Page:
10. The rider should maintain the output and speed for the designated time. If the rider is tiring and cannot take the entire pull, move off the front early before over-exerting and going anaerobic. Recovery from over-exertion is difficult and will likely not happen before the end of the fast line finds you and whips you out the back and off the group.
  11. If a rider is having difficulty maintaining the output and speed of the paceline. Remember, it is beneficial to have more people help with the work than less. It is acceptable for a rider to sit out a few rotations to recover and re-insert themselves into the paceline.
  12. The overworked rider should drift to the back of the paceline and stay in the draft of the fast line for recovery, as other riders drift back in the slow line, the recovering rider shall call out to them to alert them to his/her intention and allow room for the rotating rider to move into the fast line in front of the recovering rider.
  13. Rinse and repeat.




  14. Other considerations regarding safety. All standard group riding safety norms and etiquette apply. Especially, do not overlap wheels. If riders need to scrub speed, they should use the wind first, before using their brakes. Sit a little more upright to lessen the draft, or move slightly out of the draft to slow down. The riders on the front must call out any dangerous road conditions and any changes in direction.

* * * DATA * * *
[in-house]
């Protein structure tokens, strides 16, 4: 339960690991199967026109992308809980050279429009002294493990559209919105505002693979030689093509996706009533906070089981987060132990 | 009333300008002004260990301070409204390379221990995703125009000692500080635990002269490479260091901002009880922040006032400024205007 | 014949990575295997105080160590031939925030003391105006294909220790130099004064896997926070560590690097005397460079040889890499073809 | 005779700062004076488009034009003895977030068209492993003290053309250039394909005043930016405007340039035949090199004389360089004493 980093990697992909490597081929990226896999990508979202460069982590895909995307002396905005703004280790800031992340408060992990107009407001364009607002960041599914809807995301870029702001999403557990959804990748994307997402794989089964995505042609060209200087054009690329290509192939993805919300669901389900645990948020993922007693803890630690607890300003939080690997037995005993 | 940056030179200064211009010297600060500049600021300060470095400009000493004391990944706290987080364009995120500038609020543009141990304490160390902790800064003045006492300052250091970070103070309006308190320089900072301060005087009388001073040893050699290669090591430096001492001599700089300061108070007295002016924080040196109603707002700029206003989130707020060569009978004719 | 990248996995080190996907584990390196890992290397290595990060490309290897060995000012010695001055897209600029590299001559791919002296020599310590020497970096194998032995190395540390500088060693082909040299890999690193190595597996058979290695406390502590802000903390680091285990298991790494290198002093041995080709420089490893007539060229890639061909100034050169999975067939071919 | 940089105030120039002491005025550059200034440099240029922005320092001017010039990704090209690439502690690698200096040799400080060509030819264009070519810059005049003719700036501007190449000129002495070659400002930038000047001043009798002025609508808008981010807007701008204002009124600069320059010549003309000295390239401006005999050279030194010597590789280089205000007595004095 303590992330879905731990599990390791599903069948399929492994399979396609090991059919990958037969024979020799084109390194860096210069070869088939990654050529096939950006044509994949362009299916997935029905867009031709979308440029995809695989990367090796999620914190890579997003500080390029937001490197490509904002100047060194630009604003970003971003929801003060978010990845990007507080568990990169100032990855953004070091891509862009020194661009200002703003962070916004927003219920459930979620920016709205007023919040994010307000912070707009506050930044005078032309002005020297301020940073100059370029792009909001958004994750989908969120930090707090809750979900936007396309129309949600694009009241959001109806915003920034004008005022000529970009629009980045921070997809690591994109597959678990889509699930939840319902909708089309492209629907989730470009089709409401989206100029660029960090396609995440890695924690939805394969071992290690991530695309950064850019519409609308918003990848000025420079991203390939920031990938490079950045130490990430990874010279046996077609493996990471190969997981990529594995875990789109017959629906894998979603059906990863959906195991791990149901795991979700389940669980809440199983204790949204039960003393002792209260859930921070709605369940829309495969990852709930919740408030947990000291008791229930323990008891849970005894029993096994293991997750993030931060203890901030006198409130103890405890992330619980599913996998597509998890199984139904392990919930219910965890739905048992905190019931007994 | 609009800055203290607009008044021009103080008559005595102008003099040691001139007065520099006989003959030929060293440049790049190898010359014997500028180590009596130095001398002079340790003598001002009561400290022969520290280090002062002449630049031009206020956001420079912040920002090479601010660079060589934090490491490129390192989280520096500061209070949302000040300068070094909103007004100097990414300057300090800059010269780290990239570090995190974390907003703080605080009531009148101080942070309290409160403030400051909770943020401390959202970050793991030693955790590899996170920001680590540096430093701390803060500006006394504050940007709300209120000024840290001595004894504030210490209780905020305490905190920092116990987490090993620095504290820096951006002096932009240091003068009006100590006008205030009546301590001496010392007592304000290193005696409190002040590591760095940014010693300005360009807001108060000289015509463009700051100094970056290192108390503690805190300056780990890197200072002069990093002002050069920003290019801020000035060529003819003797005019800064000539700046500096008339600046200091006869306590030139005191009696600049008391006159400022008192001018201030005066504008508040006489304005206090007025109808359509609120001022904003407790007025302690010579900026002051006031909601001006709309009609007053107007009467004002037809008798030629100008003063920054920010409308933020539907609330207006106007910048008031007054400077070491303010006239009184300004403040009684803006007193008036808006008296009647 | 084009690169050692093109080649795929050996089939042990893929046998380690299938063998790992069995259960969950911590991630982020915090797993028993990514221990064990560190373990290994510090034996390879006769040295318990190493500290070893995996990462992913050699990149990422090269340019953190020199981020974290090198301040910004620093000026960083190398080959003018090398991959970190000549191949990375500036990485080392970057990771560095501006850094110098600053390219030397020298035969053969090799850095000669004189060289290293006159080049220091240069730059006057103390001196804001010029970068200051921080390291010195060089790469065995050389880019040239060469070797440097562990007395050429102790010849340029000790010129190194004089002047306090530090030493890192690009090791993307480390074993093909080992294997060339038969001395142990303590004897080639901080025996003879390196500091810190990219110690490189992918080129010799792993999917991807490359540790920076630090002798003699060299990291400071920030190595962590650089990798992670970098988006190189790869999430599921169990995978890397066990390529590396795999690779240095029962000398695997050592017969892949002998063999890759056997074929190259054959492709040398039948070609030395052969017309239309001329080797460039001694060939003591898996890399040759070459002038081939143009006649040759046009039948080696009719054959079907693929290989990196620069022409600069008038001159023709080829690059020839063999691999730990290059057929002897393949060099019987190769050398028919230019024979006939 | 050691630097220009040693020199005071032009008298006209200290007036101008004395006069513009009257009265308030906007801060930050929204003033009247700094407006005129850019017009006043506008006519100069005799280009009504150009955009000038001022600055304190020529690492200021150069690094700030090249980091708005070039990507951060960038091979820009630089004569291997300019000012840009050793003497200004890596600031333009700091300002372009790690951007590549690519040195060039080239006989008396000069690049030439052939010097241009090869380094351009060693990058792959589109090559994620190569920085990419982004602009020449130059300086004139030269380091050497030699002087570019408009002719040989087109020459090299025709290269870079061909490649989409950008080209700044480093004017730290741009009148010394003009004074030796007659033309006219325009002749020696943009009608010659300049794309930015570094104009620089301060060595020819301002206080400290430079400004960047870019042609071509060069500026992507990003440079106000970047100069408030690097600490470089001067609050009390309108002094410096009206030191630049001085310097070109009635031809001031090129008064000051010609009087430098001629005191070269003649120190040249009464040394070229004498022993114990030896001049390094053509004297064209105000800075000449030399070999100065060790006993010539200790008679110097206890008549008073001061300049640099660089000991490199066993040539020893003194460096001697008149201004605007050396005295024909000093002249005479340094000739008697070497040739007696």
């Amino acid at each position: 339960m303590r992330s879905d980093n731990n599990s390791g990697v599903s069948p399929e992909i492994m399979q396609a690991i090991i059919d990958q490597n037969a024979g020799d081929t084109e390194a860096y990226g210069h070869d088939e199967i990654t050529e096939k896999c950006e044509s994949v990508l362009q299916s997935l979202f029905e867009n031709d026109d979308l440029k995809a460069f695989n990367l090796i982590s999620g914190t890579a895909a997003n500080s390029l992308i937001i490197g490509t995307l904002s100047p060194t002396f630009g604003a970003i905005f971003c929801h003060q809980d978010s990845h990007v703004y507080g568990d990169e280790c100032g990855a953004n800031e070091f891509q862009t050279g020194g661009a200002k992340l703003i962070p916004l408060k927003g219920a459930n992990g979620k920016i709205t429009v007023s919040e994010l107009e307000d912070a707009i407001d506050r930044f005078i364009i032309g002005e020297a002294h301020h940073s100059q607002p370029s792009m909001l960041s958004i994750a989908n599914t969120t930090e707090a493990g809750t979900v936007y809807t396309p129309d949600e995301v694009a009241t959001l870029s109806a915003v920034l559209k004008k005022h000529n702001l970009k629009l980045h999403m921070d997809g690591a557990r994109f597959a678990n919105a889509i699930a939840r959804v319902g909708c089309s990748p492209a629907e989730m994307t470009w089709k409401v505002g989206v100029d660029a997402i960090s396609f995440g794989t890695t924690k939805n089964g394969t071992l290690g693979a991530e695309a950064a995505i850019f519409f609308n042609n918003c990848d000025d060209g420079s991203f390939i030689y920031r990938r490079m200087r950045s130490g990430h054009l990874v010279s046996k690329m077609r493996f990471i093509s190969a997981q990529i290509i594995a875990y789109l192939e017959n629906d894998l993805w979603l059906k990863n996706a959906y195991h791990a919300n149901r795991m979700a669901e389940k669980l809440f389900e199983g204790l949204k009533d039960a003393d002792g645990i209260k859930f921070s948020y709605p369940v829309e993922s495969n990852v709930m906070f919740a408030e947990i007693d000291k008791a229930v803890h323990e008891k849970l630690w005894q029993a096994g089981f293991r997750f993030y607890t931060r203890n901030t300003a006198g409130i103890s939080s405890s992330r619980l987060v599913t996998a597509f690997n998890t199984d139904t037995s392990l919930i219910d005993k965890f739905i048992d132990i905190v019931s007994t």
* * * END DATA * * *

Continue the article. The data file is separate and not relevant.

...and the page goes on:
15. “Through and over” or “Rotating paceline” means that the line is constantly rotating and the fast rider at the front is never in the wind for more than it takes for the prior person to let them into the slow line. This is more advanced since everyone is always moving either forward or backward, and rotating in or out. This is perfect for chasing down a breakaway aggressively since each rider can have a higher output on the front, if only for a few seconds.
  16. Wind direction will often determine rotation when auto traffic is not an issue. The slow line should shelter the faster line from the wind.
  17. As the group may slow for a hill, conversely, the fast line must be aggressive on a descent. Keep in mind that everyone behind is practically coasting on a descent resulting in bunching, and the potential for crashes. It is imperative that the pace remains high on the descent too.
  18. Communication can be very useful for a newly formed paceline to get in the groove. It all starts with a leader calling out the desired speed and initiating the paceline. Riders who have just transitioned from fast line to slow line can call “Clear!” when it is ok for the rider in the fast line to move over. In a rotating paceline, this should be done as soon as there is room to move safely. Riders in the back, who have just transitioned from the slow line to fast line, can call out “Last Rider!” to the next rider falling back in the slow line to alert them that they will need to transition soon.

Those are the basics. With a little practice and training it is easy to save 30% energy over the peloton versus riding alone in the wind!